Liked by 1 person

  3. Tricia says:

    I like your train metaphor describing the differing philosophies of Christian thought. It’s easy for an atheist to point out discrepancies and cry foul but I’ve always thought these differences to be a sign of intellectual strength and maturity.

    We are not robots with one mind but individuals each working out our own salvation, which means something different to each person. Doubt is not an unknown visitor to this process but it does make faith stronger in the long run.

    Liked by 2 people

    • ColorStorm says:

      No robos that’s for sure.

      I always like to point out Trish when unbelievers (atheists?) point out the alleged 30k denominations, instead of writing that off……………take another look………..that’s a whole lot of people trying to get it right.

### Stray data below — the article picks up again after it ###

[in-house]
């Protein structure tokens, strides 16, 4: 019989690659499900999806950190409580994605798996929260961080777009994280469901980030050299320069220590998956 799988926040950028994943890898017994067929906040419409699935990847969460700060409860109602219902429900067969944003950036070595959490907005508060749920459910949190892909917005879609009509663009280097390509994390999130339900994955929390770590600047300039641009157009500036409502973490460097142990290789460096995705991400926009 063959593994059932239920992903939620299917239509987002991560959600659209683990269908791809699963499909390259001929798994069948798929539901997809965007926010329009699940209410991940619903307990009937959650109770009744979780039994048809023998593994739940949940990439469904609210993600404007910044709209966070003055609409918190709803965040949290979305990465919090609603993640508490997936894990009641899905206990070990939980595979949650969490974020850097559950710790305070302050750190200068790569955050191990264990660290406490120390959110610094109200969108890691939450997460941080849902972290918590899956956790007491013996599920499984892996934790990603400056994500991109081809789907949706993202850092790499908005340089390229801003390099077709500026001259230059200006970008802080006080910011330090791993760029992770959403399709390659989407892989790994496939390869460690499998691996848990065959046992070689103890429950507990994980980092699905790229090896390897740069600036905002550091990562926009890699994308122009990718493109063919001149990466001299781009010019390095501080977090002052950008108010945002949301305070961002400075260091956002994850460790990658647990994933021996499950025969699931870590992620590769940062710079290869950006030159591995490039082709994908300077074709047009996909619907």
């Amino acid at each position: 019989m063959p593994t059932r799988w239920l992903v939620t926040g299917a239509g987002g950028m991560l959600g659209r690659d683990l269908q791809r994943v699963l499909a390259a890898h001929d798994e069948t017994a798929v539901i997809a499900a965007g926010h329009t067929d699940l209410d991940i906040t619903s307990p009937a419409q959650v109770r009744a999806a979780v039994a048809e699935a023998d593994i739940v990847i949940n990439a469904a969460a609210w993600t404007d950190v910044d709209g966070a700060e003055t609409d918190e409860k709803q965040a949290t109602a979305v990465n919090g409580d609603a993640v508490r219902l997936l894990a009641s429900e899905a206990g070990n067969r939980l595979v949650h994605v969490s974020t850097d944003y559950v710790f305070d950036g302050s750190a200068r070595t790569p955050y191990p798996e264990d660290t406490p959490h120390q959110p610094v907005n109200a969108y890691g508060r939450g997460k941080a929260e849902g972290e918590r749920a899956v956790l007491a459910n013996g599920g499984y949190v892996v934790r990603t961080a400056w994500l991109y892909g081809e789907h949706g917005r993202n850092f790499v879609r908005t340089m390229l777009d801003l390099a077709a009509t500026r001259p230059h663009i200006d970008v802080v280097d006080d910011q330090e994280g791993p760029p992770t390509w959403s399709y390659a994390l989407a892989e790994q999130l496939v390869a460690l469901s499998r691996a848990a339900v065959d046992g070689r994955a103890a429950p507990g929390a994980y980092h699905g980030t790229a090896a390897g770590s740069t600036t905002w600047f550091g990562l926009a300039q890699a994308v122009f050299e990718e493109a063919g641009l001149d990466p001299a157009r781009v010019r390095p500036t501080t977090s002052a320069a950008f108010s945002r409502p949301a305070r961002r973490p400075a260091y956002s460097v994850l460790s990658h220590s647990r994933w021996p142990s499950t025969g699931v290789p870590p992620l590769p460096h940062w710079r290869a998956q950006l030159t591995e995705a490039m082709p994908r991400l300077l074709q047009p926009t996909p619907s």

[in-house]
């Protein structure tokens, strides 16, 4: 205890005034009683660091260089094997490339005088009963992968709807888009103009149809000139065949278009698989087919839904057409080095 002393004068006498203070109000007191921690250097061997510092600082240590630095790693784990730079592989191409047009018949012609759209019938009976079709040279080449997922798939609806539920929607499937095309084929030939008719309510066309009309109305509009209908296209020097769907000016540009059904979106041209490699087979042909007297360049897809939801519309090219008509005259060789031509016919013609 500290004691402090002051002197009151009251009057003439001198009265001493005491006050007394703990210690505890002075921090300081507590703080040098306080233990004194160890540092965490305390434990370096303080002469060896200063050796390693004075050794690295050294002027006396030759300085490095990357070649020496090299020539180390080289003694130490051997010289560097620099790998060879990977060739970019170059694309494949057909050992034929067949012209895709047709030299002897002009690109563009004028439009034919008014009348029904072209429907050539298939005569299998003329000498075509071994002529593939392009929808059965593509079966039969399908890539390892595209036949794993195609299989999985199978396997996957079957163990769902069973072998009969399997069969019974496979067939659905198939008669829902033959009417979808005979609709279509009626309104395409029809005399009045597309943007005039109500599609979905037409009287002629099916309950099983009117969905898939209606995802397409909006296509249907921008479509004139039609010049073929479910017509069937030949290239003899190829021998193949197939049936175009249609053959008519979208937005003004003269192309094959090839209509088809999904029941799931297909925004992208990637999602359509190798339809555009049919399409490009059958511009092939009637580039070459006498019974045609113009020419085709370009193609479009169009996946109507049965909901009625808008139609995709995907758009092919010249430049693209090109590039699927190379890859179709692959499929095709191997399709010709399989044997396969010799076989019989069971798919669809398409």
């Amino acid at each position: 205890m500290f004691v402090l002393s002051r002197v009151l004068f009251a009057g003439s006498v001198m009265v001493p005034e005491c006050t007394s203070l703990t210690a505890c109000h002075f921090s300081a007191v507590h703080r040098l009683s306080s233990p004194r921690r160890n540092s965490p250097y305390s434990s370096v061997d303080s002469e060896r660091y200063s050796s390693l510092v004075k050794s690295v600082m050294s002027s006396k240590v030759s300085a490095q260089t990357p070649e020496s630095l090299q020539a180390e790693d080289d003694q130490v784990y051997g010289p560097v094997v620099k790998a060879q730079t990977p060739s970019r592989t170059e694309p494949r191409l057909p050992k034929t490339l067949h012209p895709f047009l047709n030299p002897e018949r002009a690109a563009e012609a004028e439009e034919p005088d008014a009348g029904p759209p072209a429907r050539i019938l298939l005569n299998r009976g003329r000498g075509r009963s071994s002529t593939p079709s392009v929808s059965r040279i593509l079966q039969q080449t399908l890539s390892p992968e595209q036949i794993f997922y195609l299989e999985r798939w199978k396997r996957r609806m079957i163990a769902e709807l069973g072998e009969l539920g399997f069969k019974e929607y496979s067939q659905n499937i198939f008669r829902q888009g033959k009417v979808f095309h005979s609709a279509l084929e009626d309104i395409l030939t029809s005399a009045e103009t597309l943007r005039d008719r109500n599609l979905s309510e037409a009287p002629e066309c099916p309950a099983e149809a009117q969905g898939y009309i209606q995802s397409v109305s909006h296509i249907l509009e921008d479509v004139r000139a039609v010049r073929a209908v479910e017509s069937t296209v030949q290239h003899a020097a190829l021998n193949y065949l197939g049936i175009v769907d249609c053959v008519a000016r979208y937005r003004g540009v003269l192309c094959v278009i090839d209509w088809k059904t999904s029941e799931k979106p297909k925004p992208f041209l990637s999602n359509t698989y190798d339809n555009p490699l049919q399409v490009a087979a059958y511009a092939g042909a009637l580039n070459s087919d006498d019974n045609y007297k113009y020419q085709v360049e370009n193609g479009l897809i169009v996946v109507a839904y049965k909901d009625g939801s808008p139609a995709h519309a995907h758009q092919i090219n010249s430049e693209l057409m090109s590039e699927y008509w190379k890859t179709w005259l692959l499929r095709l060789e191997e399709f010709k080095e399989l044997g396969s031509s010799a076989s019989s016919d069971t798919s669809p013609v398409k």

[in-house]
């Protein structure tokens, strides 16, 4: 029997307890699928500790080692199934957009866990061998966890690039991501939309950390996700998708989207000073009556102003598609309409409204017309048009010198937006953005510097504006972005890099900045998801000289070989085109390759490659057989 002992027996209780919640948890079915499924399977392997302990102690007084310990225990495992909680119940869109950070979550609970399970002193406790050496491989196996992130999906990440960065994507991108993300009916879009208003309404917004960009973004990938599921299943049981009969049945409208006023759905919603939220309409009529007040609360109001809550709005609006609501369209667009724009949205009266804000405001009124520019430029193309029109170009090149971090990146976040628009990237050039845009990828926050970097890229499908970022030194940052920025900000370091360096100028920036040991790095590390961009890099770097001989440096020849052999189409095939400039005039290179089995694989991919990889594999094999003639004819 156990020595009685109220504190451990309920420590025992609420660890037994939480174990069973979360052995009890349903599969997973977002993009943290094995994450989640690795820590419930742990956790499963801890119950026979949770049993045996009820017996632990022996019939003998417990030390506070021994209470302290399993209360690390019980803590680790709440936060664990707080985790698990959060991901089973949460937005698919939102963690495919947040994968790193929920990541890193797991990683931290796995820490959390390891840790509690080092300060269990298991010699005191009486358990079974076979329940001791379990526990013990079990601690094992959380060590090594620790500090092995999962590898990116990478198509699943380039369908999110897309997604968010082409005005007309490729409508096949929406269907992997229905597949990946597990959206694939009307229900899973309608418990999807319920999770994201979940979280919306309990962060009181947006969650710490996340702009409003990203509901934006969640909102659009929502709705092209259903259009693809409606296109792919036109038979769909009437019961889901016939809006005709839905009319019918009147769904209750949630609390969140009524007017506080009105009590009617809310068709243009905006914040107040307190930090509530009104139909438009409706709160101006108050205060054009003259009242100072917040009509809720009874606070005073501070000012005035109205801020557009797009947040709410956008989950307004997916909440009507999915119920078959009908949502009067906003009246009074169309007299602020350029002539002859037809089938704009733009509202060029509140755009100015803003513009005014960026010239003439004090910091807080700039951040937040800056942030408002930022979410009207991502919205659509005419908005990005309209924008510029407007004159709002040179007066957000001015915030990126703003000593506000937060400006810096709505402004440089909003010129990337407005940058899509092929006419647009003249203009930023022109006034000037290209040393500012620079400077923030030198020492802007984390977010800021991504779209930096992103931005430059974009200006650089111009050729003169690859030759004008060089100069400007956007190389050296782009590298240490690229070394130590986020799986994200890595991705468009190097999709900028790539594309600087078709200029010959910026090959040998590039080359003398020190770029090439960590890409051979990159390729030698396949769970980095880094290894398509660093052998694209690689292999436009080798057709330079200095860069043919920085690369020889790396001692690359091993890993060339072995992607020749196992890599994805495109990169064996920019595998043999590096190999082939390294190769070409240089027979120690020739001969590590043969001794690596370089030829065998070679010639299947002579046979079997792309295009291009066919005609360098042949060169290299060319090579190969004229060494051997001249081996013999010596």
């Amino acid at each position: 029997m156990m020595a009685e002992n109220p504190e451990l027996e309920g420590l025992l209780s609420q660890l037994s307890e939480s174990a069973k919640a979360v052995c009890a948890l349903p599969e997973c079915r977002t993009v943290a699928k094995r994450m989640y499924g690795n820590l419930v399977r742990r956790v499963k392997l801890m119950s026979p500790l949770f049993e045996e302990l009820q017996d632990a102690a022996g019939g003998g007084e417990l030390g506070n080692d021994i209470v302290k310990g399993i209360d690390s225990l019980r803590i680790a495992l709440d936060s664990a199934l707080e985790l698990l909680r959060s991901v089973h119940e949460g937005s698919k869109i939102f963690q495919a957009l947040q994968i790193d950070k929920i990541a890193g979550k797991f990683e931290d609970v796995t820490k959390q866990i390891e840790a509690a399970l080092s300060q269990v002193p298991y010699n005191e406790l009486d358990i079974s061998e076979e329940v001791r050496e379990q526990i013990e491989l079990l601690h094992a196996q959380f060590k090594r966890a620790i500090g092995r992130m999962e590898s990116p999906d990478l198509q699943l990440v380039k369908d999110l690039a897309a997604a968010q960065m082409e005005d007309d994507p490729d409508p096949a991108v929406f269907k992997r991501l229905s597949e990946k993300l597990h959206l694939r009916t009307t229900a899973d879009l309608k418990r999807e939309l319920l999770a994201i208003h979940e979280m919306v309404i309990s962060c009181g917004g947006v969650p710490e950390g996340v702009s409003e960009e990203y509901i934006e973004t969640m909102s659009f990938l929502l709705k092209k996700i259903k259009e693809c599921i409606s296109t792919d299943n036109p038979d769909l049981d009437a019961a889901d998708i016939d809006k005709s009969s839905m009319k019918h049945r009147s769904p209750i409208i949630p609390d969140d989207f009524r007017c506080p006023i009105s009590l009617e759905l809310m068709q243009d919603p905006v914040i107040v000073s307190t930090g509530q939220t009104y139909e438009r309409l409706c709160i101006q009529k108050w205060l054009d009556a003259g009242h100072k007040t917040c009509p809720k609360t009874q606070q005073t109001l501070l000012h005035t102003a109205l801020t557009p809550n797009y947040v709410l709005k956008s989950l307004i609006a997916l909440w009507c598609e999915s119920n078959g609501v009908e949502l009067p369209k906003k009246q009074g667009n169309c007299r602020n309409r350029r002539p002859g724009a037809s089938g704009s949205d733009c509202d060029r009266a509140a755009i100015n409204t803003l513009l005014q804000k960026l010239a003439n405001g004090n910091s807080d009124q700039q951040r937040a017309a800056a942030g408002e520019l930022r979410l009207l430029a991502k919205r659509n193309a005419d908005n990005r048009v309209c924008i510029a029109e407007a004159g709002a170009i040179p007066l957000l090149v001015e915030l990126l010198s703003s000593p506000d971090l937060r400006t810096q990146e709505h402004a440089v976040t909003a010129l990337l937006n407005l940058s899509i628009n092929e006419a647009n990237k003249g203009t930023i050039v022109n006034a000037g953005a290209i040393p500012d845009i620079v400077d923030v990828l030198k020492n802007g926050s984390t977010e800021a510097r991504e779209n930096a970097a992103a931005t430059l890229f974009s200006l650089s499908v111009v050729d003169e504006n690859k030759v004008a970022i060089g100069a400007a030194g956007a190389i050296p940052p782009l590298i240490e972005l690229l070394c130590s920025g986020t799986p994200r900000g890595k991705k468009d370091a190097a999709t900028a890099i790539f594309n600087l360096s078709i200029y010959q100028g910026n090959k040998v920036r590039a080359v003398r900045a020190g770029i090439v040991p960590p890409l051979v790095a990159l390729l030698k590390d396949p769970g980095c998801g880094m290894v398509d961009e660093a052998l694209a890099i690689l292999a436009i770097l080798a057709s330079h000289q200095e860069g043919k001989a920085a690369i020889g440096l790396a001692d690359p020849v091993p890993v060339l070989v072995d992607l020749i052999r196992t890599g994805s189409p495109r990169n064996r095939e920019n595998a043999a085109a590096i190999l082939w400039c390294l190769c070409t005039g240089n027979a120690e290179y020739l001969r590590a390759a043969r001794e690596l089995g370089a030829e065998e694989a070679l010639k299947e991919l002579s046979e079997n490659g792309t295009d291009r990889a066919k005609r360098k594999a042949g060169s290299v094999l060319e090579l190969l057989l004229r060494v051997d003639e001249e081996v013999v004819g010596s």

So while yes, the train may make many stops, and the people in car 1 don’t see what the people in car 14 see, they are all going on the same tracks. 😉

      Liked by 1 person

    • Citizen Tom says:

      I like the analogy too. Have to remember it.

      I like to eat and sleep. So I am tempted to spend my of time in the dining car and the sleeper. However, t think our Lord wants us to shoveling coal into the firebox. If we are going to spread the Word, we have to get to the next station.

      Liked by 2 people